Saturday, August 23, 2008

Don and Kinslee: Courageous winners in the game of life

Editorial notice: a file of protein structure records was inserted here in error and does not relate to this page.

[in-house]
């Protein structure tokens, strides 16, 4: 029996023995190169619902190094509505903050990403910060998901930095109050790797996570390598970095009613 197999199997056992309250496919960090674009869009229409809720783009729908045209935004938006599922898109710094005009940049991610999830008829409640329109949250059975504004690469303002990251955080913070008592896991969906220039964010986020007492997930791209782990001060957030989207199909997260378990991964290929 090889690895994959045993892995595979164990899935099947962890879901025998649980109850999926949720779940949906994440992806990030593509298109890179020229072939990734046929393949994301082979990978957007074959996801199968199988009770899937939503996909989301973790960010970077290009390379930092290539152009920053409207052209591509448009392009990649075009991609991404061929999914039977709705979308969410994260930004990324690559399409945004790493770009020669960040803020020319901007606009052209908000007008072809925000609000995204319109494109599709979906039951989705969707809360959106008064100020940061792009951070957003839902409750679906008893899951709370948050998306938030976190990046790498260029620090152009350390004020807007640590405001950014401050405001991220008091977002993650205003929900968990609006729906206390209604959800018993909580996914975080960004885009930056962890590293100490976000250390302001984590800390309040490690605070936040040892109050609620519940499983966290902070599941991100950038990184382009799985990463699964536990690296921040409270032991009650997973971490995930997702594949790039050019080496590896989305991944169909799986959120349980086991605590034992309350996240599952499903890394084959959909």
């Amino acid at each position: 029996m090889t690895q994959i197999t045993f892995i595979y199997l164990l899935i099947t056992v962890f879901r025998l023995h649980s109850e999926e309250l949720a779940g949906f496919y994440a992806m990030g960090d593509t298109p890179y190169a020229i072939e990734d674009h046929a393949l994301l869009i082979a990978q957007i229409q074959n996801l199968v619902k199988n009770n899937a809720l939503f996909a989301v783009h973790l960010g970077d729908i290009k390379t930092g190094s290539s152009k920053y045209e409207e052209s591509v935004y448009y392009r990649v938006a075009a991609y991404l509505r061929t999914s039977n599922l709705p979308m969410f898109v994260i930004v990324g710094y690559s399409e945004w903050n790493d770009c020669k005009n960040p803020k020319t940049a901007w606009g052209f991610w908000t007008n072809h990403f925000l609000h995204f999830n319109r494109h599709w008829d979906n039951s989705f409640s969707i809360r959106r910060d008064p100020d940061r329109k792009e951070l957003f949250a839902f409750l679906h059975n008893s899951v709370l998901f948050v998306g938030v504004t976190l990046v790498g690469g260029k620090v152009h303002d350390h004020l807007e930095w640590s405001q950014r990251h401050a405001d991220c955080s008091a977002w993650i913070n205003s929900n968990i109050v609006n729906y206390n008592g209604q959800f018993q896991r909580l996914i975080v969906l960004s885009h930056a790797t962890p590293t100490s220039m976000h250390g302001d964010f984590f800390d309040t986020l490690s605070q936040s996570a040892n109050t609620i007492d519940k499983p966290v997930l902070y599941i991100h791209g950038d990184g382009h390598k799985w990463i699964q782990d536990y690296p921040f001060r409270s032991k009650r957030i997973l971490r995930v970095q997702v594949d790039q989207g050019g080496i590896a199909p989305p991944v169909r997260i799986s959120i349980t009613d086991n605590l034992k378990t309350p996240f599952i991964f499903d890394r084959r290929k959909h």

8/20/08 Chatterbox Betty Kaiser In the game of life, good health is more important than winning a gold medal at the Olympics. Fighting and winning the battle of serious health challenges is a daily affair. Life is the reward. Don Burke is one tough dude. Ordinarily a healthy guy, he developed a skin problem eight years ago that defied diagnosis. It took four long years to be diagnosed with Cutaneous T-Cell Lymphoma (CTCL). Malignant T-Cells were circulating in his blood and had made their way to his skin irritating it exponentially. This lymphoma is so rare that one specialist told him he had never seen a case of it in 30 years. The disease manifested itself with relentless head-to-toe itching, peeling, swelling and orange skin that would fall off. An upbeat kind of guy and facing the unknown, Don said, “Some days are hard and real discouraging but faith and hope keep me going. It’s just a matter of time before I beat it.” Many treatments were tried and all were unsuccessful. A bone marrow transplant was his only hope. Two matched family members were unable to donate but an anonymous donor was found through the Worldwide Database. Don received the life giving transplant on November 17-18, 2005, at the Seattle Cancer Care Alliance. Don’s battle continued as he suffered from the chemotherapy side effects and other debilitating situations. In 2006 he was admitted to the hospital with pneumonia, renal failure and sepsis. He was put on a ventilator, spent five weeks in the hospital and then rehab to get strong enough to return home. Later, cataracts developed. Ann Burke (Don’s wife) was close by his side at all times. Thanks to an understanding employer she was able to continue to work while spending time by his bedside. “I think we were as blessed as we could possibly be in such a situation. We had support from family, insurance, our church and my employer who willing accommodated my time away from the office,” she said. As of today, Don is 1,005 days post bone marrow transplant and the Burkes are happy to report that this spring he finally started to feel human again. His skin is less fragile with light and dark patches and no more itching! He showers and dresses on his own; spends days tinkering in his shop and precious time on his riding lawnmower. Current goals are twofold. First, to get off immunosuppressant drugs that are used to control his new immune system. The new immune system can be over-zealous which leads to graph vs. host disease. The second is to get him off pain medicine. This will be difficult as long term steroid use has broken down his bone mass, causing pain. The doctors are also on the lookout for graph vs. host disease and secondary cancers. I asked what kept them going all these years and if they were ever tempted to give up. “Faith kept us going,” Ann said. “What other choice did we have? We had to do (something) to get rid of that incessant itching. We never worried that everything wouldn’t be okay.” The couple credits much of his post-transplant success to regular contact with Don's follow-up team in Seattle and to Dr Gary Lee, their Eugene oncologist who recently lost his life in an accident on Mt Hood. Their advice for others in similar situations: “Pray. Be your own healthcare advocate. Know your options. Ask a ton of questions. Talk to anyone you think can help. Use the Internet for research and be assertive. No one knows (the patient) like you do.” Little Kinslee Rounsaville is another warrior. She has been fighting severe health issues for all of her nine years. This summer she was looking forward to her last open heart surgery. Her chest has been opened three times and she has faced down nearly 50 surgeries for a myriad of other ailments due to VATER Syndrome. Her entire family was ready to breathe a sigh of relief and on July 5, everyone headed to Doernbechers in Portland. Optimism prevailed. Parents Lisa and Eric, sister Kaiden and all the grandparents had been through this before. Grandmother Tracey Peterson said, “We should be home free after this.” Unfortunately, the surgery didn’t go as hoped or planned. In fact, it didn’t go well at all. Kinslee’s organs are not connected or positioned in her body like the average person’s and she has scar tissue to boot. Sadly, when the surgeon opened her chest, her bowel was cut, allowing bacteria to enter her chest cavity. The actual heart surgery only had a two-percent chance of not working but it was never started. Kinslee spent the next 16 days tethered to tubes and machines recovering from other problems. She was very weak. Her bruised chest was constantly drained and her problematic esophagus wouldn’t allow her to eat. Family and visitors came and went during this recuperation phase, bringing cards, flowers, gifts, comfort and good cheer. Twin sister Kaiden was the “go to” kid, running errands and helping everyone. Finally, Kinslee was released on July 21 to gain strength for yet another operation. The family joyfully headed home. In the meantime, doctors are looking into other hospitals that deal with children’s serious medical issues. Next month she has a cardiologist appointment that hopefully will give them some direction. Stanford or Michigan are both possibilities and have received her chart notes. This month, in spite of serious recuperative challenges, the girls are enjoying a bit of summer fun. Grammy Tracey is scurrying to get the pool ready after the doctor released Kinslee for swimming. Last week, Kaiden decided to cheer her sister up with a Hawaiian party. And just in case you’re looking to buy some eggs next year, the girls have 25 chicks about ready to hatch! Life on the edge of pain and setbacks takes courage. Don and Kinslee are courage personified. They are winners in this game of life. Betty Kaiser’s Chatterbox is about people, places, family, and other matters of the heart. Contact her at 942-1317 or via e-mail —